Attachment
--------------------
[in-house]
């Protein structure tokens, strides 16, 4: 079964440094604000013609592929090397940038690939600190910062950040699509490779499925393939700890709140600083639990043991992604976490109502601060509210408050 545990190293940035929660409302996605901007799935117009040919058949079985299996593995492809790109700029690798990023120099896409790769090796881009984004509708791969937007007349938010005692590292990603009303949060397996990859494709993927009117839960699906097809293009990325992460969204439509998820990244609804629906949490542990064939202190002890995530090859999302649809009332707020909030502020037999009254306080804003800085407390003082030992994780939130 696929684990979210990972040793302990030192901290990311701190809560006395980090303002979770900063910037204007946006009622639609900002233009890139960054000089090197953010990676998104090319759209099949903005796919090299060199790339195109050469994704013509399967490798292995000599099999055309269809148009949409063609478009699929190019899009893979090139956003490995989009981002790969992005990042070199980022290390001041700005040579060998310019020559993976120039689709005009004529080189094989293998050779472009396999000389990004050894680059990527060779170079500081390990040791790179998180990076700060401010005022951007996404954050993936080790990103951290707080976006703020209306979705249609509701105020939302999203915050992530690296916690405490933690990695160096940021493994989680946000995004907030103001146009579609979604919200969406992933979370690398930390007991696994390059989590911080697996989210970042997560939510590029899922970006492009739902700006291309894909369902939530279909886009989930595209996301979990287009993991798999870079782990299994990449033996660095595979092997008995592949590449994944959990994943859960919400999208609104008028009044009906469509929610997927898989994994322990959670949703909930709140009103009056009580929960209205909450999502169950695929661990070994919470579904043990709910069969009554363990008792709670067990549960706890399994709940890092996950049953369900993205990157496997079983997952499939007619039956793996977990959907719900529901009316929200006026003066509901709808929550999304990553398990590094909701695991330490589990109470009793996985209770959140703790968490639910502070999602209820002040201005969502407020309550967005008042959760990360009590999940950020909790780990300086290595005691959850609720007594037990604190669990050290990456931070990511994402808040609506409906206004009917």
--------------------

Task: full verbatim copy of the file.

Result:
[in-house]
């Protein structure tokens, strides 16, 4: 079964440094604000013609592929090397940038690939600190910062950040699509490779499925393939700890709140600083639990043991992604976490109502601060509210408050 545990190293940035929660409302996605901007799935117009040919058949079985299996593995492809790109700029690798990023120099896409790769090796881009984004509708791969937007007349938010005692590292990603009303949060397996990859494709993927009117839960699906097809293009990325992460969204439509998820990244609804629906949490542990064939202190002890995530090859999302649809009332707020909030502020037999009254306080804003800085407390003082030992994780939130 696929684990979210990972040793302990030192901290990311701190809560006395980090303002979770900063910037204007946006009622639609900002233009890139960054000089090197953010990676998104090319759209099949903005796919090299060199790339195109050469994704013509399967490798292995000599099999055309269809148009949409063609478009699929190019899009893979090139956003490995989009981002790969992005990042070199980022290390001041700005040579060998310019020559993976120039689709005009004529080189094989293998050779472009396999000389990004050894680059990527060779170079500081390990040791790179998180990076700060401010005022951007996404954050993936080790990103951290707080976006703020209306979705249609509701105020939302999203915050992530690296916690405490933690990695160096940021493994989680946000995004907030103001146009579609979604919200969406992933979370690398930390007991696994390059989590911080697996989210970042997560939510590029899922970006492009739902700006291309894909369902939530279909886009989930595209996301979990287009993991798999870079782990299994990449033996660095595979092997008995592949590449994944959990994943859960919400999208609104008028009044009906469509929610997927898989994994322990959670949703909930709140009103009056009580929960209205909450999502169950695929661990070994919470579904043990709910069969009554363990008792709670067990549960706890399994709940890092996950049953369900993205990157496997079983997952499939007619039956793996977990959907719900529901009316929200006026003066509901709808929550999304990553398990590094909701695991330490589990109470009793996985209770959140703790968490639910502070999602209820002040201005969502407020309550967005008042959760990360009590999940950020909790780990300086290595005691959850609720007594037990604190669990050290990456931070990511994402808040609506409906206004009917």